The Welsh Assembly has come under pressure to scrap the highly controversial staircase tax as it emerged that the Welsh Government was condoning continuing implementation of the Mazars decision.
In England, the Government has published draft regulations which the Office for Budget Responsibility says will save firms £200million over the next 5 years. Business rates in Wales are devolved.
It is understood that the Valuation Office Agency, an executive agency of HM Revenue & Customs tasked with setting property values which determine bills, has told firms in Wales that the draft regulations published by the UK Government, which would reverse the effects of the Staircase Tax, only apply to England. In Wales, according to the VOA, it was “business as usual” and they would have to carry on implementing the Mazars ruling until the issue was addressed by the Welsh Assembly.
Alex Probyn, President of UK business rates at real estate advisor Altus Group, said: “There is ambiguity within the draft regulations. The position in England is unequivocal and the Government is committed to returning firms to the tax position they were in before the court ruling. I would urge the Welsh Government to clarify their intent and follow suit or it would create a perverse and unfair situation for those firms in Wales who could potentially face backdated bills going back seven years.”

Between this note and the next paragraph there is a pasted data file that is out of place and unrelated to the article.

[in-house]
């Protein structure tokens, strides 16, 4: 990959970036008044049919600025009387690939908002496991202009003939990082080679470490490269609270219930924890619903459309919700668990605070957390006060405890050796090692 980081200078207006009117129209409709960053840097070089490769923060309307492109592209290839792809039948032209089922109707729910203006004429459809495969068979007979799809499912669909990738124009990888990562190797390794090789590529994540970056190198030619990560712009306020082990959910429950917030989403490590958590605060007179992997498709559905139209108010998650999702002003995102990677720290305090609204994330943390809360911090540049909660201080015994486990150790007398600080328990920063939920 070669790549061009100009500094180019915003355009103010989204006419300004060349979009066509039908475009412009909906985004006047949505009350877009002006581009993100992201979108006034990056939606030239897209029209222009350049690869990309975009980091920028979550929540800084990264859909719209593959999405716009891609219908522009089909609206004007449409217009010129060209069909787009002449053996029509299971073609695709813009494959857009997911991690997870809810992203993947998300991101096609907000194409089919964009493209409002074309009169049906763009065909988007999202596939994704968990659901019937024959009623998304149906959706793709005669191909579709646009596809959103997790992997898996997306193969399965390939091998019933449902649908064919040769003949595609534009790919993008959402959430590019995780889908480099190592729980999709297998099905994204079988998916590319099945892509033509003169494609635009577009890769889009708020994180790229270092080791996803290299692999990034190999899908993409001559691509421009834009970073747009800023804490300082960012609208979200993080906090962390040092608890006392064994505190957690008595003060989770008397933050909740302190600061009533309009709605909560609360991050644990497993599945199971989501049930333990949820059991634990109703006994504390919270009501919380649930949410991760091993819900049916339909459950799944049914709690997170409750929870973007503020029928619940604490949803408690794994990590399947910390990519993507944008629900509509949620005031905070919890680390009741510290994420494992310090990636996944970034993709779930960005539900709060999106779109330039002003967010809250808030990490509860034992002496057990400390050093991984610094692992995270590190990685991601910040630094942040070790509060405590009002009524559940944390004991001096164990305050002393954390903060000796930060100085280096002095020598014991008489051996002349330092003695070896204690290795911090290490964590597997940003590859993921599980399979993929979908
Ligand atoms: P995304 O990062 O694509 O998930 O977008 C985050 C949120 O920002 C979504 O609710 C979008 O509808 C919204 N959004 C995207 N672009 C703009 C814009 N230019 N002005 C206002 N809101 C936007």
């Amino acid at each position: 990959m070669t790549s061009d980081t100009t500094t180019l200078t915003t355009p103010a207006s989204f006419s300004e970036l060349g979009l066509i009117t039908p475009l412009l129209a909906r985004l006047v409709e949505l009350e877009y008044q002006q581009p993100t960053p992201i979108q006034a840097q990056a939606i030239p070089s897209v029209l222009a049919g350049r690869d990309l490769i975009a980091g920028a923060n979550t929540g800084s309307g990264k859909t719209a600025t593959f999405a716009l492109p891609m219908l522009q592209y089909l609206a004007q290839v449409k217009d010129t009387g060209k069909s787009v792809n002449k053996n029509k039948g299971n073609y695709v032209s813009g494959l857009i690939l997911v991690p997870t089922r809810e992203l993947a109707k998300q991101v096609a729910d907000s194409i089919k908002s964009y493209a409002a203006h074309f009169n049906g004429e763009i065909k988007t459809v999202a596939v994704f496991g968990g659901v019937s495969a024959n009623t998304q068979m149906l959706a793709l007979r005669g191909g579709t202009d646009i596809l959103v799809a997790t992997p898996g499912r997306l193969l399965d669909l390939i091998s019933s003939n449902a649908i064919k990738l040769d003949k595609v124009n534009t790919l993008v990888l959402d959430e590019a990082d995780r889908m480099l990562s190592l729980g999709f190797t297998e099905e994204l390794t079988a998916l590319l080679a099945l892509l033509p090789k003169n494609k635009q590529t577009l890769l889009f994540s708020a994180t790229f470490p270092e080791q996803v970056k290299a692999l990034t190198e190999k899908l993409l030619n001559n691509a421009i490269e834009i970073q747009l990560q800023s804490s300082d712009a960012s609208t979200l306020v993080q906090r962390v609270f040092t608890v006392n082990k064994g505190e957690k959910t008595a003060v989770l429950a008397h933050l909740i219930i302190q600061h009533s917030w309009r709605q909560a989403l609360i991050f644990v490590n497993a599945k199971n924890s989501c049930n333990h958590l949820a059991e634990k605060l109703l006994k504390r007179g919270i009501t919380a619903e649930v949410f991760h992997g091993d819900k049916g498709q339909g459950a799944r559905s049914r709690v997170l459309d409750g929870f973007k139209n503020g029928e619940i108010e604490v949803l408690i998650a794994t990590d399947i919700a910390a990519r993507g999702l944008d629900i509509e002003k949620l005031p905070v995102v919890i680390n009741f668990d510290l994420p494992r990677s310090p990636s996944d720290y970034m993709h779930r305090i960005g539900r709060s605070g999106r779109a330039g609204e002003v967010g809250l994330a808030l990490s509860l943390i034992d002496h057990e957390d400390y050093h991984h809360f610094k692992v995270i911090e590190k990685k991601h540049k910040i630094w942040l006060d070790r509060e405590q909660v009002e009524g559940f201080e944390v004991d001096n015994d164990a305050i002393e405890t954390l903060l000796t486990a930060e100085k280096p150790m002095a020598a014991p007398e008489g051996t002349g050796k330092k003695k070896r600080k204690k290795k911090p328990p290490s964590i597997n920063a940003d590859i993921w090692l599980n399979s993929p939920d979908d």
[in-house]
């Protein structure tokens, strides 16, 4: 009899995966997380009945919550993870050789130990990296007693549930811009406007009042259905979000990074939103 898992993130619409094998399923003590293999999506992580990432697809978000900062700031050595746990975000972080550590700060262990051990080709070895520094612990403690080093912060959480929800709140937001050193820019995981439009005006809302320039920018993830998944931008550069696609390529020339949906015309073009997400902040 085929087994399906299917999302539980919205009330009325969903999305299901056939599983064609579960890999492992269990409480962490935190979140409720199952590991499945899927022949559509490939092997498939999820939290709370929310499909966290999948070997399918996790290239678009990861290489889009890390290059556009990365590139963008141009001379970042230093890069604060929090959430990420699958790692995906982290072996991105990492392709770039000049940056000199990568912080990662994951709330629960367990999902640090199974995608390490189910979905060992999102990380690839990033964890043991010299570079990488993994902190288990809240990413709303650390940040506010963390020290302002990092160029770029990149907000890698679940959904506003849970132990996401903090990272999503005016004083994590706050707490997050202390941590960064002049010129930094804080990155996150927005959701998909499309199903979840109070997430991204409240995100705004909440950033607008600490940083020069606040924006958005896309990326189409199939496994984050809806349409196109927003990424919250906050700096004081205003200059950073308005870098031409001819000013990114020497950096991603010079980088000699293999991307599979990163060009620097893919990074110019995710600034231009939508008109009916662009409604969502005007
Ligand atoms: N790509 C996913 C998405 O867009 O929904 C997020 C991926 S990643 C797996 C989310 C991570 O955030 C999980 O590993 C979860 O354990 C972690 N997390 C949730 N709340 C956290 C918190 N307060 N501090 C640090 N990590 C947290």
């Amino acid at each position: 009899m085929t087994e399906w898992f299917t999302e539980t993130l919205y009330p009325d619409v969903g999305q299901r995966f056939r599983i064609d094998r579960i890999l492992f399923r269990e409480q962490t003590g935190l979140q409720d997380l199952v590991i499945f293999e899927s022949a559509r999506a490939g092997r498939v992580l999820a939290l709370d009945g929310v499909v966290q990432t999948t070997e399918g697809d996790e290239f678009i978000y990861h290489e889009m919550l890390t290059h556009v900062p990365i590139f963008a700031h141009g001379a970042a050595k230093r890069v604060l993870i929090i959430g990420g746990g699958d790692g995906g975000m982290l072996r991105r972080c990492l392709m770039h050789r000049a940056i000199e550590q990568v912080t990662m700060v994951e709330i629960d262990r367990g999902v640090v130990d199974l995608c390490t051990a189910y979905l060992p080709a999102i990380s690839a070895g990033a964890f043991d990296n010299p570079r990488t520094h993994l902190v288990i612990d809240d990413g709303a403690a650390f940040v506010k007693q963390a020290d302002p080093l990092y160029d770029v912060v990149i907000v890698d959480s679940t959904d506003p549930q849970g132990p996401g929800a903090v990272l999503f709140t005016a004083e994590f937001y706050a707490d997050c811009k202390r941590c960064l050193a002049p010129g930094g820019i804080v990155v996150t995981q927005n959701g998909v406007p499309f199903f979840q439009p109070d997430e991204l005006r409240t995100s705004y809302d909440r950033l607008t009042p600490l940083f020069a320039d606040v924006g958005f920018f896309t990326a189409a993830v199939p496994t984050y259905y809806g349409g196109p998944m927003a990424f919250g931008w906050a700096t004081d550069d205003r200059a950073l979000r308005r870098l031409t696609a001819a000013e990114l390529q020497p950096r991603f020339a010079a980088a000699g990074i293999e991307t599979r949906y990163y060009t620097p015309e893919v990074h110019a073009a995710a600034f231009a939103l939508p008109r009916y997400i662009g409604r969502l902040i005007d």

The so-called staircase tax resulted from a Supreme Court ruling in the Mazars case that required all separate units in a shared building to receive individual bills. Due to a number of well-established valuation principles, this had the effect of substantially increasing bills.
The Ministry of Housing, Communities and Local Government is consulting with experts until 23 February and, subject to Parliamentary approval of a draft bill, those businesses that have been directly impacted by the Supreme Court judgement will be able to ask the VOA to recalculate valuations based on previous practice. A business can then have its bill recalculated if it chooses, and backdated. This includes those firms that lost small business rate relief. The move to reverse the Mazars judgement was welcomed by the Treasury Select Committee.
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